Definitions

from The American Heritage® Dictionary of the English Language, 5th Edition.

  • intransitive verb To move or stir slightly.
  • intransitive verb To alter a position or attitude.
  • intransitive verb To cause to move slightly.
  • intransitive verb To cause to alter a position or attitude.
  • noun Fur made from lambskin dressed with the wool outside, formerly used to trim academic robes.
  • adjective Overformal; pompous.

from The Century Dictionary.

  • noun Same as booze.
  • Brisk; jocund.
  • To move; stir; change position; give way: now usually with a negative, implying stubborn resistance to pressure.
  • To move; stir; change the position of.
  • noun One who slips into a house or shop to steal cloaks, etc.; a sneak-thief.
  • noun A leathern bag.
  • noun Lambskin dressed with the wool outward, much used in the Elizabethan era and since as an inexpensive fur for the edging of garments.
  • noun Same as budge-barrel.
  • [⟨ budge, 2.] Trimmed or adorned with budge (see I., 2): as, “budge gowns,”
  • Scholastic; pedantic; austere; surly; stiff; formal: as, “budge doctors,”

from the GNU version of the Collaborative International Dictionary of English.

  • noun A kind of fur prepared from lambskin dressed with the wool on; -- used formerly as an edging and ornament, esp. of scholastic habits.
  • adjective Lined with budge; hence, scholastic.
  • adjective Austere or stiff, like scholastics.
  • adjective one of a company of men clothed in long gowns lined with budge, who formerly accompanied the lord mayor of London in his inaugural procession.
  • adjective (Mil.) a small copper-hooped barrel with only one head, the other end being closed by a piece of leather, which is drawn together with strings like a purse. It is used for carrying powder from the magazine to the battery, in siege or seacoast service.
  • intransitive verb To move off; to stir; to walk away.
  • adjective obsolete Brisk; stirring; jocund.

from Wiktionary, Creative Commons Attribution/Share-Alike License.

  • verb intransitive To move.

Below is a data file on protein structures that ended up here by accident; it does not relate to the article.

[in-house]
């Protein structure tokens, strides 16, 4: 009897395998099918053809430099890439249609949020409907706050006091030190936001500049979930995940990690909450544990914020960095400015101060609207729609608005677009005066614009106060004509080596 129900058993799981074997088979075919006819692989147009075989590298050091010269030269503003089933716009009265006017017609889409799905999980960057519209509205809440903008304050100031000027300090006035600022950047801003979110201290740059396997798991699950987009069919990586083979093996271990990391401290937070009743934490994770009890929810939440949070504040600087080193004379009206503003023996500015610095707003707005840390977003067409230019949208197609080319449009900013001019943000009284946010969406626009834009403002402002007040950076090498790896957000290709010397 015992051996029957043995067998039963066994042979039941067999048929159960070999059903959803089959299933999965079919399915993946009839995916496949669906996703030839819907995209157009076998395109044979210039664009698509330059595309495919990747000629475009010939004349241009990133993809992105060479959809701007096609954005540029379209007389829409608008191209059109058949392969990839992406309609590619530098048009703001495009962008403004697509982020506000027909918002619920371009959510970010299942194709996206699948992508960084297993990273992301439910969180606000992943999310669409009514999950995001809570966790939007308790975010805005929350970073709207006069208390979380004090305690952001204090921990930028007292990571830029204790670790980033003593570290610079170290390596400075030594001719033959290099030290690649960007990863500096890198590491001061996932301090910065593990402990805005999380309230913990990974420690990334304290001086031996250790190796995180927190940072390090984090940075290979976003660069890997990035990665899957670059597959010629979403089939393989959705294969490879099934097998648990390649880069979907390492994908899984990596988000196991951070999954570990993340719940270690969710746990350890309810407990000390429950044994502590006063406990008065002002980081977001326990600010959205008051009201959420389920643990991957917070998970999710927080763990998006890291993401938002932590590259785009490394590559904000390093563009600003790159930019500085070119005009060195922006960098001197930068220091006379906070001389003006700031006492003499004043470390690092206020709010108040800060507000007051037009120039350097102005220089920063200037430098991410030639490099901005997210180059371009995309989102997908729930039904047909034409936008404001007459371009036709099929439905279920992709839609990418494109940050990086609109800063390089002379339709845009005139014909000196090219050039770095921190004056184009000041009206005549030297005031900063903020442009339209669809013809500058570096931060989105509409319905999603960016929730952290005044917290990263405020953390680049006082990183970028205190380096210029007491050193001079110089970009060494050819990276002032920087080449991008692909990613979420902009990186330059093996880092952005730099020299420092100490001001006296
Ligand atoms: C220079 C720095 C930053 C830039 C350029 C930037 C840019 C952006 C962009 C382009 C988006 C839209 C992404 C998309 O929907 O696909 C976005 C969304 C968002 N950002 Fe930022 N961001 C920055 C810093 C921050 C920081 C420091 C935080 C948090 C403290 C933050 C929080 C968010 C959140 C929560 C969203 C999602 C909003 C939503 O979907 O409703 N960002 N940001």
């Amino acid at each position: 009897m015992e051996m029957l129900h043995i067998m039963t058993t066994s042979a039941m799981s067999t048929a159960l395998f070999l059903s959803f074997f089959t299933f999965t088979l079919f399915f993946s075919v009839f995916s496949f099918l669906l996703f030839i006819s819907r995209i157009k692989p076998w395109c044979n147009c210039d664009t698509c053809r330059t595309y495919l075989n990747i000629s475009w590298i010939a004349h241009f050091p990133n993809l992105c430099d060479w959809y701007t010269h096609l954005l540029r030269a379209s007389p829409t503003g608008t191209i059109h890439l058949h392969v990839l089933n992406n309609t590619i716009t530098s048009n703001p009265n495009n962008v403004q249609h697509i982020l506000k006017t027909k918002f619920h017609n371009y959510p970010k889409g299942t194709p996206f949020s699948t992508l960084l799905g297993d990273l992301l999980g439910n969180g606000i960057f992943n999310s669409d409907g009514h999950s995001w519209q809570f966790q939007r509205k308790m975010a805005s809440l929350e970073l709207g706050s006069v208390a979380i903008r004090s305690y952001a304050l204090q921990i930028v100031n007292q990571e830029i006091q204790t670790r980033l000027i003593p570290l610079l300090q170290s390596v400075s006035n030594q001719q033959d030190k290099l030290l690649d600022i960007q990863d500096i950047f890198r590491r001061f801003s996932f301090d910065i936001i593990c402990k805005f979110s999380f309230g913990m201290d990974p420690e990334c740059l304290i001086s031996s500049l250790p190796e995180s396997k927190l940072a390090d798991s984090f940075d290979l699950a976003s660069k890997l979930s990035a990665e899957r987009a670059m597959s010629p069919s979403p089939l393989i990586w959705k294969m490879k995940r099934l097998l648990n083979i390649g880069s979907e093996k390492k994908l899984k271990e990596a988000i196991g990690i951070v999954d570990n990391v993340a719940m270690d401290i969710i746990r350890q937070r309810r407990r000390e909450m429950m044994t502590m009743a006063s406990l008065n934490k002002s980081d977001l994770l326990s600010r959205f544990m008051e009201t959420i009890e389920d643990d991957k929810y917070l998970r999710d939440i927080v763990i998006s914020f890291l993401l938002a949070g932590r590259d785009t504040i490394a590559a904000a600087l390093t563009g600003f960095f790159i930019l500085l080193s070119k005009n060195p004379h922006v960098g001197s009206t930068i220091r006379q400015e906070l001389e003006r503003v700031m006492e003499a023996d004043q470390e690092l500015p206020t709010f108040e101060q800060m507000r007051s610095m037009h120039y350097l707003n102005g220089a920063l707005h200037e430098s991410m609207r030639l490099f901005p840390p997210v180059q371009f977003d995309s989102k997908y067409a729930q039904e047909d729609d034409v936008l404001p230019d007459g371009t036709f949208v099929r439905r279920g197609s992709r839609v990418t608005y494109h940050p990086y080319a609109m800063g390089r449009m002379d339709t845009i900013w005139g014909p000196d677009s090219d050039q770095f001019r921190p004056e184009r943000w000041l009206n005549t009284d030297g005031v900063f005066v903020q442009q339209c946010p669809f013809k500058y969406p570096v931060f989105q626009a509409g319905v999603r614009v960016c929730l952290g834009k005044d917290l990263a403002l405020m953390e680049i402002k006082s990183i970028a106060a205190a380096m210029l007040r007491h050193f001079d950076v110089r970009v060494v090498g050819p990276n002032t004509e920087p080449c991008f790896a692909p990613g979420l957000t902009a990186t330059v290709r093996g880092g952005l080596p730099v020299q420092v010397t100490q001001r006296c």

• verb transitive To move.
  • verb To yield in one’s opinions or beliefs.
  • verb To try to improve the spot of a decision on a sports field.
  • noun A kind of fur prepared from lambskin dressed with the wool on, formerly used as an edging and ornament, especially on scholastic habits.
  • adjective obsolete austere or stiff, like scholastics

from WordNet 3.0 Copyright 2006 by Princeton University. All rights reserved.

  • verb move very slightly
  • noun United States tennis player who in 1938 was the first to win the Australian and French and English and United States singles championship in the same year (1915-2000)

Etymologies

from The American Heritage® Dictionary of the English Language, 4th Edition

[Old French bouger, from Vulgar Latin *bullicāre, to bubble, from Latin bullīre, to boil.]

from The American Heritage® Dictionary of the English Language, 4th Edition

[Middle English bouge, from Anglo-Norman, from Medieval Latin bugia, probably from Latin bulga, leather bag; see budget.]

from Wiktionary, Creative Commons Attribution/Share-Alike License

From French bouger.

from Wiktionary, Creative Commons Attribution/Share-Alike License

From Latin bulga ("a leathern bag or knapsack").

Examples

Comments

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  • O foolishnes of men! that find their ears

    To those budge doctors of the Stoick Furr,

    And fetch their precepts from the Cynick Tub,

    Praising the lean and sallow Abstinence.

    Milton, Comus

    December 16, 2006

  • besides meaning to stir,move also means lambskin dressed outward and this lead usage to an adjective budge that means pompous, pendantic and stiff

    February 8, 2013